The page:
Despite this monetary boost and the stimulus programs it has funded, equity investors may have to accept that the US economy is unlikely to snap back to pre-coronavirus levels anytime soon. We expect the US economy to lose a great many aerospace and energy dependent jobs, which could weigh on economic growth.

We believe the US economy will ultimately power through these obstacles. Manufacturing is only 20% of the US economy, and some manufacturing sectors such as home building are poised to benefit from the current policy environment. Most states appear ready to lift shelter at home requirements and allow businesses to reopen over the next several weeks.

Encouraging progress is being made on treatments for COVID-19 patients. More importantly, the President and Congress have made it clear that they will spend whatever it takes to get the economy back on its feet. Fed Chairman Powell has been equally clear that he will print as much as it takes to finance this spending spree.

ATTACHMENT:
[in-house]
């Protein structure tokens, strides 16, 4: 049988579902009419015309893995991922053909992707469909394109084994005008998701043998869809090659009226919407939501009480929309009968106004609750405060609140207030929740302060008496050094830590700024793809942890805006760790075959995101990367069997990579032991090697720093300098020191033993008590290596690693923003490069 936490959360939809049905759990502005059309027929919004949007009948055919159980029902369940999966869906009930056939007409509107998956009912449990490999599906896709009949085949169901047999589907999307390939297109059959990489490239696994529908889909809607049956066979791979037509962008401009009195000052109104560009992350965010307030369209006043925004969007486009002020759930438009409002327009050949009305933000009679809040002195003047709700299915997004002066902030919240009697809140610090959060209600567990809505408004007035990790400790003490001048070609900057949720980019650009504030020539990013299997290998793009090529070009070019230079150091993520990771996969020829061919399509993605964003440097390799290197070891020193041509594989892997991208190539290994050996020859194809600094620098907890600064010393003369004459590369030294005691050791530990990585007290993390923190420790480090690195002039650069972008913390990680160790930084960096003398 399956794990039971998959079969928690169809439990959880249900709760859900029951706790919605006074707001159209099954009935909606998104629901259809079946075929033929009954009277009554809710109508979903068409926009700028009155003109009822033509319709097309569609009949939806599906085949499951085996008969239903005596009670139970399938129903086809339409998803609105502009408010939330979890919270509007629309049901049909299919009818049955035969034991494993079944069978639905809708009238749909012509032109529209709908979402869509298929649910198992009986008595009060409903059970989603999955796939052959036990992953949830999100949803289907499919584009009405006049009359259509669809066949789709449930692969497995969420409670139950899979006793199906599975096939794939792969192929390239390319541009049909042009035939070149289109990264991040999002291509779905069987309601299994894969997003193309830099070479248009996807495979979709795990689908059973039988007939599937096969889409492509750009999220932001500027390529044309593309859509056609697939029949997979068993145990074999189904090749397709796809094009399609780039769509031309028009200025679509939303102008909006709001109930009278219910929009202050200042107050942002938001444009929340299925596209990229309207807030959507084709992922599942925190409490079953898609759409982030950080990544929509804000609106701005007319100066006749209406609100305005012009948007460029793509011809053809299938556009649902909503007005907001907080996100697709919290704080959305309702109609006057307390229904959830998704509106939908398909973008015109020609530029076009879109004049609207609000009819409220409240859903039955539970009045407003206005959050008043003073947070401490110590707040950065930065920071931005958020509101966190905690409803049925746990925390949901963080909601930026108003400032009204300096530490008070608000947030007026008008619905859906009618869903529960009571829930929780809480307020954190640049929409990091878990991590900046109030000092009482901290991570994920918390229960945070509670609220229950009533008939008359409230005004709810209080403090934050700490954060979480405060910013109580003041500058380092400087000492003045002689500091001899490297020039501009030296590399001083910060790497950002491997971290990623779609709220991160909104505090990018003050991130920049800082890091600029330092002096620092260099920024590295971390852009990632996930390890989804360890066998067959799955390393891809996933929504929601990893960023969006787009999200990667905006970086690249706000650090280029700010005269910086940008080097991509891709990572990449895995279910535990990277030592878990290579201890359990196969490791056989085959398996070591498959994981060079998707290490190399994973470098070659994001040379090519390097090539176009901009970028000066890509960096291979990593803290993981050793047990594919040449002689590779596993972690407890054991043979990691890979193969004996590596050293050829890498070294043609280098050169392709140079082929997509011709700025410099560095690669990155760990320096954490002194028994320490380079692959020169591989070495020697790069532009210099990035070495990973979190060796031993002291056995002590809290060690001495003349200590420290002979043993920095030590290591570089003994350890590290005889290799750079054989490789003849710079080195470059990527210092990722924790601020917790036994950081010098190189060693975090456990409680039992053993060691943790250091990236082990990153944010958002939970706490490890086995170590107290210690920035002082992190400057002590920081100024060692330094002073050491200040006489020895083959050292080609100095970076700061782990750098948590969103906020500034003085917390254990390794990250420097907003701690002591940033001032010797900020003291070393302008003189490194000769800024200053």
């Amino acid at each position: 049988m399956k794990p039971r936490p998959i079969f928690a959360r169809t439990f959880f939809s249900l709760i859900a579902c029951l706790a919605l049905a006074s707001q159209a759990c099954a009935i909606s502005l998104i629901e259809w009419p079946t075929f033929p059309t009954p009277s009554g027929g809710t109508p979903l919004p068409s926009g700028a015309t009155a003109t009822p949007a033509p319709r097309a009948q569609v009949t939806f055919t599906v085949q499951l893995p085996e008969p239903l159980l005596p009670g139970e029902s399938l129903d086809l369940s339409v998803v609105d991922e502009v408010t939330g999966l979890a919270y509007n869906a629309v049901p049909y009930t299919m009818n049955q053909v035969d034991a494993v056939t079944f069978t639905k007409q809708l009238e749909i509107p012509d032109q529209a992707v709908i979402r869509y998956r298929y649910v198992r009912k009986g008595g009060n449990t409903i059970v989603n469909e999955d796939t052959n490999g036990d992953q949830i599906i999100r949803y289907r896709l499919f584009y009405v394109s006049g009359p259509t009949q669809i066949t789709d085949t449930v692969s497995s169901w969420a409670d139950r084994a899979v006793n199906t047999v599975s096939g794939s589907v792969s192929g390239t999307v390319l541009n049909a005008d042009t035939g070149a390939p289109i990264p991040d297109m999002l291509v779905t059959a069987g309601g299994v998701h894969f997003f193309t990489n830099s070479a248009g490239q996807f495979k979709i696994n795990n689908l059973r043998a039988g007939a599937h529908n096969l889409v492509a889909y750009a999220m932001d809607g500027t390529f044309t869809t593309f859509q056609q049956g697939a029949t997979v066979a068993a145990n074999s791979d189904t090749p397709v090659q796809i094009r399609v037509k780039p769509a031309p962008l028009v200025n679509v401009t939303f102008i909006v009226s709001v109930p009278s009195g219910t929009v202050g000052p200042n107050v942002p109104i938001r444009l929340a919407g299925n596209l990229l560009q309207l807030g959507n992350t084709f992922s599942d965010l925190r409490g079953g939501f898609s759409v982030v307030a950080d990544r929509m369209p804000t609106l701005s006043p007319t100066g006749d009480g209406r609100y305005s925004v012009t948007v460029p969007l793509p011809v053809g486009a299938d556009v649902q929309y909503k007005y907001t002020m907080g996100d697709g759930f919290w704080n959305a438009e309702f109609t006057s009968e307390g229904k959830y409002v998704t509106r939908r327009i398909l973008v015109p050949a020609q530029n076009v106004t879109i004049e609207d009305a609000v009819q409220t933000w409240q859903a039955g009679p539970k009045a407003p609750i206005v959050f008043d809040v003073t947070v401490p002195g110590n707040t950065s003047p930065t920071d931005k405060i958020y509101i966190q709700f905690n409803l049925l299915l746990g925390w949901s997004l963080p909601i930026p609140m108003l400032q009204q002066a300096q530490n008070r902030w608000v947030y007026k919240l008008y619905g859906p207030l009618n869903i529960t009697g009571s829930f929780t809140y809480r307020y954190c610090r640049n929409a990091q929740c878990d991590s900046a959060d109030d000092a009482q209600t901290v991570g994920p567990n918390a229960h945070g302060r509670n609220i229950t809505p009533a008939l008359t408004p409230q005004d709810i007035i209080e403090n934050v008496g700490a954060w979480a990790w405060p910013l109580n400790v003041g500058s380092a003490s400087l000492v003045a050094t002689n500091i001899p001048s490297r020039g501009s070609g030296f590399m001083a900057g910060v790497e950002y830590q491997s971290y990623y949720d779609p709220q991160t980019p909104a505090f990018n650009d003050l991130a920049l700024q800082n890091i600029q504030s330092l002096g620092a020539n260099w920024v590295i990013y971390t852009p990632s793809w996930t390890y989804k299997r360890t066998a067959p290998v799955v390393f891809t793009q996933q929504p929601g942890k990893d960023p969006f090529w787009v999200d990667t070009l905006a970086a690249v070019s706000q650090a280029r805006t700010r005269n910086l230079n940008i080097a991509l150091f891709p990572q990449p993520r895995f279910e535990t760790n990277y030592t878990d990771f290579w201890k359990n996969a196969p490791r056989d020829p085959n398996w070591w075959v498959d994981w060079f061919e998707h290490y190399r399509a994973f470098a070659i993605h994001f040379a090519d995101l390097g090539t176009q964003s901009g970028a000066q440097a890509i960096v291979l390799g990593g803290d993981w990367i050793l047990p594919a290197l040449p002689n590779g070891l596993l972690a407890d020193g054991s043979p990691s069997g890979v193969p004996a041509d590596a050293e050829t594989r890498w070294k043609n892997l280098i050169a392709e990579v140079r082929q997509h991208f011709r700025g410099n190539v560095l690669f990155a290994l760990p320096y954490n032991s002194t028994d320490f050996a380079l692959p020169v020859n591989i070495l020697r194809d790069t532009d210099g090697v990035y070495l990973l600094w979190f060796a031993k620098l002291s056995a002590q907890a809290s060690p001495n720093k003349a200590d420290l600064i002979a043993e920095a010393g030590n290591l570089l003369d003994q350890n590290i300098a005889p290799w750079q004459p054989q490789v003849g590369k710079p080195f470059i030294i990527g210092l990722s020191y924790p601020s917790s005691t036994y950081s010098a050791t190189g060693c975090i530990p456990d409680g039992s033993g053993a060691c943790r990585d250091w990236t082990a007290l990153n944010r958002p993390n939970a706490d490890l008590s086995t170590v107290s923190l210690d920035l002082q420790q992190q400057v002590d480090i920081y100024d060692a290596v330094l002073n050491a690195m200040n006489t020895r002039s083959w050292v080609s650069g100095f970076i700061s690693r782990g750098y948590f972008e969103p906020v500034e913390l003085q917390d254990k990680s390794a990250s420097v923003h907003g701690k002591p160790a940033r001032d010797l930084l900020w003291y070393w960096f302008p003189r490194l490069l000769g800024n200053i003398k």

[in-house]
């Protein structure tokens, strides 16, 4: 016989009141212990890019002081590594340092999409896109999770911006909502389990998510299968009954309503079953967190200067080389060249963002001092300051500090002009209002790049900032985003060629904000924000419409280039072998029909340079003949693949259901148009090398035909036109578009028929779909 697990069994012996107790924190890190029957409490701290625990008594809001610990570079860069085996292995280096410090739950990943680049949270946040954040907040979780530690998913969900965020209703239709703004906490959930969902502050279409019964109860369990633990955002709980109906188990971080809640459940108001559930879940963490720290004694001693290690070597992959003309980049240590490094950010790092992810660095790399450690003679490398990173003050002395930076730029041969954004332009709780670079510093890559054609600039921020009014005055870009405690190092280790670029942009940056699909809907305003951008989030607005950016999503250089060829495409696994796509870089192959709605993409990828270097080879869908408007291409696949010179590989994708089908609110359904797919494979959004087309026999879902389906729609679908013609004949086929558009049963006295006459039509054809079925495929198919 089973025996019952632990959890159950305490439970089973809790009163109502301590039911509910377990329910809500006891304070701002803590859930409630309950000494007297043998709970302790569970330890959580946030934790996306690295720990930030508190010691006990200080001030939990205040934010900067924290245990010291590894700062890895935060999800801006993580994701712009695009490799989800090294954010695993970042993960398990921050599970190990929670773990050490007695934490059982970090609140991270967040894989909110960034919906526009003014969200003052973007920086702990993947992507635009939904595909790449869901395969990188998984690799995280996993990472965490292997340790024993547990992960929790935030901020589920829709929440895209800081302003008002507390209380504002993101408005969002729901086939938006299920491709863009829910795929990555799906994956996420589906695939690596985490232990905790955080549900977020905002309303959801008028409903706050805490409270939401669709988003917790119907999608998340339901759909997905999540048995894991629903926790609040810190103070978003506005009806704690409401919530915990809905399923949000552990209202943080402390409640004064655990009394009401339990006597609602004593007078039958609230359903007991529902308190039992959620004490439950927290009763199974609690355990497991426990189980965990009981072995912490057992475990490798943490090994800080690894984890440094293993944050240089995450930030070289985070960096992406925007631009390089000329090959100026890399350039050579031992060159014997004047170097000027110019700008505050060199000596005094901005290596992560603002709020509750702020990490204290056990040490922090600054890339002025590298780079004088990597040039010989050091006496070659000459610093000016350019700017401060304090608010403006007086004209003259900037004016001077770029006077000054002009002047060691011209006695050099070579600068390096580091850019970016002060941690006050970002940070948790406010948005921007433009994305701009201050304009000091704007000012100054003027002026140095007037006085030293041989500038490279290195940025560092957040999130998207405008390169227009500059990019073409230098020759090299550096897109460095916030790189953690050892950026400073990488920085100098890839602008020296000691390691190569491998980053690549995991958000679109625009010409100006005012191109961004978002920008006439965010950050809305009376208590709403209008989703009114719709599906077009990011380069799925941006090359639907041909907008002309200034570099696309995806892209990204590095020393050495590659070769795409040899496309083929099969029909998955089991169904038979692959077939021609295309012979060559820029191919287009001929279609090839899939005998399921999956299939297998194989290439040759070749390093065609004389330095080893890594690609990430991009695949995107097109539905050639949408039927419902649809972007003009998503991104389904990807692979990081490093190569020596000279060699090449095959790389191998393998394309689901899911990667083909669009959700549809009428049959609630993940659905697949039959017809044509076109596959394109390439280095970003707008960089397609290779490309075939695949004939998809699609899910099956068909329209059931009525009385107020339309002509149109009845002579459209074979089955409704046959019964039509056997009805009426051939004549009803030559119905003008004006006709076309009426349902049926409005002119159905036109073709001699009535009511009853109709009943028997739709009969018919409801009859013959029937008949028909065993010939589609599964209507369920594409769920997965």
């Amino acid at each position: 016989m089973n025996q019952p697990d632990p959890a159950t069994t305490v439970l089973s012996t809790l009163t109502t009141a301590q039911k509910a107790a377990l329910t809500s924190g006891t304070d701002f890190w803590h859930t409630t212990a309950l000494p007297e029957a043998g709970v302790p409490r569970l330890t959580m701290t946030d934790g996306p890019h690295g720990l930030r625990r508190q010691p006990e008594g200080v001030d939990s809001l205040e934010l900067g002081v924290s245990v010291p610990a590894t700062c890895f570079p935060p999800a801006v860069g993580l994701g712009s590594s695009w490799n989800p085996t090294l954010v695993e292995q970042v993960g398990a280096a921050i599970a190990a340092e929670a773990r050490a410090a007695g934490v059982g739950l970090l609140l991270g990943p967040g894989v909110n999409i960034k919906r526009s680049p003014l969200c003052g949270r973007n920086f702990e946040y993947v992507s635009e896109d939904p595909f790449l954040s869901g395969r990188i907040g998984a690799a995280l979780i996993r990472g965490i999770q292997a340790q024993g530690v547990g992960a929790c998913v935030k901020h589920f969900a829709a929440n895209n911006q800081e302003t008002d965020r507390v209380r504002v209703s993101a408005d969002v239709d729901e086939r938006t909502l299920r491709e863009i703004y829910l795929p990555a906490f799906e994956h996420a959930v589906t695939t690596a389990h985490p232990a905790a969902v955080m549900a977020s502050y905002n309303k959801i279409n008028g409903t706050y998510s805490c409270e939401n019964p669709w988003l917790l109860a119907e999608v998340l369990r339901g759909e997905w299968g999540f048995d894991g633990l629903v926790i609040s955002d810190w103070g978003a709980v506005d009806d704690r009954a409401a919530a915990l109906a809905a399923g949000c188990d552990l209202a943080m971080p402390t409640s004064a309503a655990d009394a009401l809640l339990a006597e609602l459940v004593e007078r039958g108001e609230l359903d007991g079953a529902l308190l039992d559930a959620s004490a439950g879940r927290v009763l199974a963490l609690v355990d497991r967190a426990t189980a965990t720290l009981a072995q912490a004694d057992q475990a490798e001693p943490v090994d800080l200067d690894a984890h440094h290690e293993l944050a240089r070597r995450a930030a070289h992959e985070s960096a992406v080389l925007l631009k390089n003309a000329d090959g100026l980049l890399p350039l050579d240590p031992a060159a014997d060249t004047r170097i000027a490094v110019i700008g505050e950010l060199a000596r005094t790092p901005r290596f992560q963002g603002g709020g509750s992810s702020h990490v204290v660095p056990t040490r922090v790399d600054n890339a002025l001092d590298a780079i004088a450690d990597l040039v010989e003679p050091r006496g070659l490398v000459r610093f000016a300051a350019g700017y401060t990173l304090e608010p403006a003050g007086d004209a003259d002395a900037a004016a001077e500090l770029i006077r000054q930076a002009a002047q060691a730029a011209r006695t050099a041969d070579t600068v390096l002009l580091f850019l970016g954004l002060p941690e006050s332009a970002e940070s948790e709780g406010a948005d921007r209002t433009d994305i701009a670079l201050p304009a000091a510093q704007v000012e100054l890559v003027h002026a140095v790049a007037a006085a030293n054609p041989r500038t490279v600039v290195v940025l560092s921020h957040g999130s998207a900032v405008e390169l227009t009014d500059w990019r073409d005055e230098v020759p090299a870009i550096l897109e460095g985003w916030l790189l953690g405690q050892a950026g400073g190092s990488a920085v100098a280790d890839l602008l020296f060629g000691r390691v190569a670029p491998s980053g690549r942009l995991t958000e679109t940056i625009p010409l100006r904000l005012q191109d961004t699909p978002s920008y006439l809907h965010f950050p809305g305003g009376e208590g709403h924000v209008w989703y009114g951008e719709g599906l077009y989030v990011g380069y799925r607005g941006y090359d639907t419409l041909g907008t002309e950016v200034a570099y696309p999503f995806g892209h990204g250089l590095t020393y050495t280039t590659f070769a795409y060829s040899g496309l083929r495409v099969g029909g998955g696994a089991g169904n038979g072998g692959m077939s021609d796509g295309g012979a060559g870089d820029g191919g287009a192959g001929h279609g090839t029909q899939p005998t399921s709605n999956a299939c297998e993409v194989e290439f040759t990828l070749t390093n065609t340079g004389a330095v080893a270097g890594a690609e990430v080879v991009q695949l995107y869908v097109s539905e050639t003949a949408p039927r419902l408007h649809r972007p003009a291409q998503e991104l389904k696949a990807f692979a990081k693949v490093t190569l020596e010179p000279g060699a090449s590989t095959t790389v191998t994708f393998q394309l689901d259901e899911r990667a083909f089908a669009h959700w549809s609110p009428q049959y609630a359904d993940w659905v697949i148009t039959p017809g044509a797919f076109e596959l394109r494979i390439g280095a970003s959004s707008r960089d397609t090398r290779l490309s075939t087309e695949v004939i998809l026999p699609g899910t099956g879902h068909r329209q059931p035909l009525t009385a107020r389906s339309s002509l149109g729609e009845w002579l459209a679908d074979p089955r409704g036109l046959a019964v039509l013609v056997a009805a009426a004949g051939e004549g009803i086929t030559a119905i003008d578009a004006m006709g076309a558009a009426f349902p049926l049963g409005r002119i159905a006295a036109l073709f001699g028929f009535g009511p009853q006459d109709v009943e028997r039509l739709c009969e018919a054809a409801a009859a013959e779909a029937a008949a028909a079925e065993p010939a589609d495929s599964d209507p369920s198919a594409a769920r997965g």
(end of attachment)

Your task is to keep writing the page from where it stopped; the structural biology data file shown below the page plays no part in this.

We firmly believe the old adage ‘don’t fight the Fed’. In our opinion, by giving Congress an unlimited printing press to finance government spending, the Fed has assured an eventual economic recovery.

Despite our long term optimism, we think investors should expect the period of steady market gains to end along with April showers. The good news of policy stimulus will soon confront the bad news of growing economic dislocations.

Markets are no longer so cheap that bad news can be ignored, in our opinion. We will not “sell in May” because the Fed is injecting so much liquidity, but investors should be prepared to ride through several uncomfortable market pullbacks and frequent bouts of market volatility.

We believe a pullback to 2750 is likely and would not be surprised to see a pullback all the way to 2400 (markets frequently retest the lows before the end of a bear market). Provided that the key support level of 2100, we will remain bullish about the long-term prospects for US equity markets.